Saint Roch of Montpellier

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Saint Roch of Montpellier


around 1520 - 1525


Saint Roch (1295-1327) is one of six saints of the Roman Catholic Church who are invoked against the plague.

At age 20, Roch is said to have distributed his worldly goods among the poor and the sick. He spent the rest of his life tending to the sick during the plague. He travelled to Rome as a mendicant pilgrim. Upon his return, he fell ill himself at Piacenza. He then withdrew into the nearby forest, afraid of infecting others. An angel miraculously cured him, while a dog supplied him with bread. Upon his return to Montpellier, Roch, whose face was marked by the plague, was no longer recognised. He was arrested as a spy and thrown into prison, where he died.

This statue was carved in a Mechelen workshop between 1500 and 1550. The maker added the city’s mark, which consists of three bars or lines. Roch is accompanied by an angel and points at his wound, which the dog licks. The pilgrim’s staff in his right hand is missing. The console features an unidentified coat of arms.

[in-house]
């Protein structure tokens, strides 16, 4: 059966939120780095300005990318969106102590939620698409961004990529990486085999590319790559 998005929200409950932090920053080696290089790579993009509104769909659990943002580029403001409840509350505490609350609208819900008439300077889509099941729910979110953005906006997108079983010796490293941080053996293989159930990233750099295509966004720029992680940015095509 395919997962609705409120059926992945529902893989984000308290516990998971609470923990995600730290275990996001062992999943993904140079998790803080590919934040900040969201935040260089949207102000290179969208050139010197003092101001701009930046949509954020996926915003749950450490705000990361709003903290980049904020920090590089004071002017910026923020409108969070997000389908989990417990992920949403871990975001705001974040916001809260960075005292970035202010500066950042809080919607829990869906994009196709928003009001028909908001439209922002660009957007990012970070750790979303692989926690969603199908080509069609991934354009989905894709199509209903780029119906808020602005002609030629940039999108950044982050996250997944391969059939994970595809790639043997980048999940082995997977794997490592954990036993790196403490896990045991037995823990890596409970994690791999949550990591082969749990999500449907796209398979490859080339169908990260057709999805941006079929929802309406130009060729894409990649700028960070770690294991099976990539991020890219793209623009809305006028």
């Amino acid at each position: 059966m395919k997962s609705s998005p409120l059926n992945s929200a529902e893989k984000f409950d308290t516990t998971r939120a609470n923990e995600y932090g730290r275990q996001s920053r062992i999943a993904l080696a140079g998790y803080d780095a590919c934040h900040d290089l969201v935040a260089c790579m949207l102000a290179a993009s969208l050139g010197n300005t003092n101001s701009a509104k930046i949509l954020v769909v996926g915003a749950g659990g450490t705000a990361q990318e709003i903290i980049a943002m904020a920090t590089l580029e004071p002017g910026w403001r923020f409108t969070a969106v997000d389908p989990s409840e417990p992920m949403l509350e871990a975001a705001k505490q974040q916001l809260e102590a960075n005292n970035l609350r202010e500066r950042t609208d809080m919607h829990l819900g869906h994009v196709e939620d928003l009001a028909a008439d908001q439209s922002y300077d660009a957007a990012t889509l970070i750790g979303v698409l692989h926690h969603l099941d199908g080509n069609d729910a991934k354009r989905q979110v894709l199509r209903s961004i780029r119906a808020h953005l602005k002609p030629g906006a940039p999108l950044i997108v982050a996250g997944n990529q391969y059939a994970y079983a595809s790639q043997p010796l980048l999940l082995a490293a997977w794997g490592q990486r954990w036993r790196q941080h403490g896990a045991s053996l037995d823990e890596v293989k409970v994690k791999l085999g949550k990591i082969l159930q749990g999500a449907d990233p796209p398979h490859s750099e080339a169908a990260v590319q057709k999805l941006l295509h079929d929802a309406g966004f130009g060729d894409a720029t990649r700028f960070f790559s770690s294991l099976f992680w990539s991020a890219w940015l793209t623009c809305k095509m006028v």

Museum Hof van Busleyden has three other, similar statues of plague saints in its collection: a Saint Christopher, a Saint Adrian of Nicomedia and a Saint Anthony. The Rijksmuseum in Amsterdam owns a statue of Saint Sebastian, which probably belonged to the same series.

The statues were probably originally created for the Hospital of Our Lady in Mechelen.


Title: Saint Roch of Montpellier

Object type: statue of a saint

Maker: anonymous

Date: around 1520 - 1525

Medium: walnut, polychromy

Dimensions: height: 73 cm (sculpture), height: 28 cm (base)

Inventory number: OCMW B0003

Origin: from the public social welfare centre’s (OCMW) art heritage. Given to the City of Mechelen to manage in 2000.

Willy Halsema-Kubes, ‘Een Mechelse H. Sebastiaan’Bulletin van het Rijksmuseum 19 (1971): 183-188.

Dries Van den Akker, ‘Rochus van Montpellier’Heiligen